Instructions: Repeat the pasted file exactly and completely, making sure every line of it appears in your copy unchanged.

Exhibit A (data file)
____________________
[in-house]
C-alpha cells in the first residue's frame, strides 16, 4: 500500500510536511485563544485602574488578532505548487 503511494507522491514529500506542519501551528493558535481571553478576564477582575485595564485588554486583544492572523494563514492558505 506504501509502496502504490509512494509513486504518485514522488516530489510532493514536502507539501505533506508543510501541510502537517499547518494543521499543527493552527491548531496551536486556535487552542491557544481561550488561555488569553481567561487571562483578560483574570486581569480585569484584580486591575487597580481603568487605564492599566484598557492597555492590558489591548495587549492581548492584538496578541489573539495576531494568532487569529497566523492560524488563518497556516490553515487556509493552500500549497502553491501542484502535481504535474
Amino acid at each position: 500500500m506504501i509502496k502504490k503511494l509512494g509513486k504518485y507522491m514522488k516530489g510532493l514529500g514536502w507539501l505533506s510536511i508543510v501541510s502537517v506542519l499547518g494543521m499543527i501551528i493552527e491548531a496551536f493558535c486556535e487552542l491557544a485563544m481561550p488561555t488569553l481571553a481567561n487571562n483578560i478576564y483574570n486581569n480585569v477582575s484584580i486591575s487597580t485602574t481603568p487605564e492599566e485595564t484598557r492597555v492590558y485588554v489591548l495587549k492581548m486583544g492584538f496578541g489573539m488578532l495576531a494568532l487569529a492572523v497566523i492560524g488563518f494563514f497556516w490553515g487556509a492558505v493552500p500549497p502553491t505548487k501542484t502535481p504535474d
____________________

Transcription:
[in-house]
C-alpha cells in the first residue's frame, strides 16, 4: 500500500510536511485563544485602574488578532505548487 503511494507522491514529500506542519501551528493558535481571553478576564477582575485595564485588554486583544492572523494563514492558505 506504501509502496502504490509512494509513486504518485514522488516530489510532493514536502507539501505533506508543510501541510502537517499547518494543521499543527493552527491548531496551536486556535487552542491557544481561550488561555488569553481567561487571562483578560483574570486581569480585569484584580486591575487597580481603568487605564492599566484598557492597555492590558489591548495587549492581548492584538496578541489573539495576531494568532487569529497566523492560524488563518497556516490553515487556509493552500500549497502553491501542484502535481504535474
Amino acid at each position: 500500500m506504501i509502496k502504490k503511494l509512494g509513486k504518485y507522491m514522488k516530489g510532493l514529500g514536502w507539501l505533506s510536511i508543510v501541510s502537517v506542519l499547518g494543521m499543527i501551528i493552527e491548531a496551536f493558535c486556535e487552542l491557544a485563544m481561550p488561555t488569553l481571553a481567561n487571562n483578560i478576564y483574570n486581569n480585569v477582575s484584580i486591575s487597580t485602574t481603568p487605564e492599566e485595564t484598557r492597555v492590558y485588554v489591548l495587549k492581548m486583544g492584538f496578541g489573539m488578532l495576531a494568532l487569529a492572523v497566523i492560524g488563518f494563514f497556516w490553515g487556509a492558505v493552500p500549497p502553491t505548487k501542484t502535481p504535474d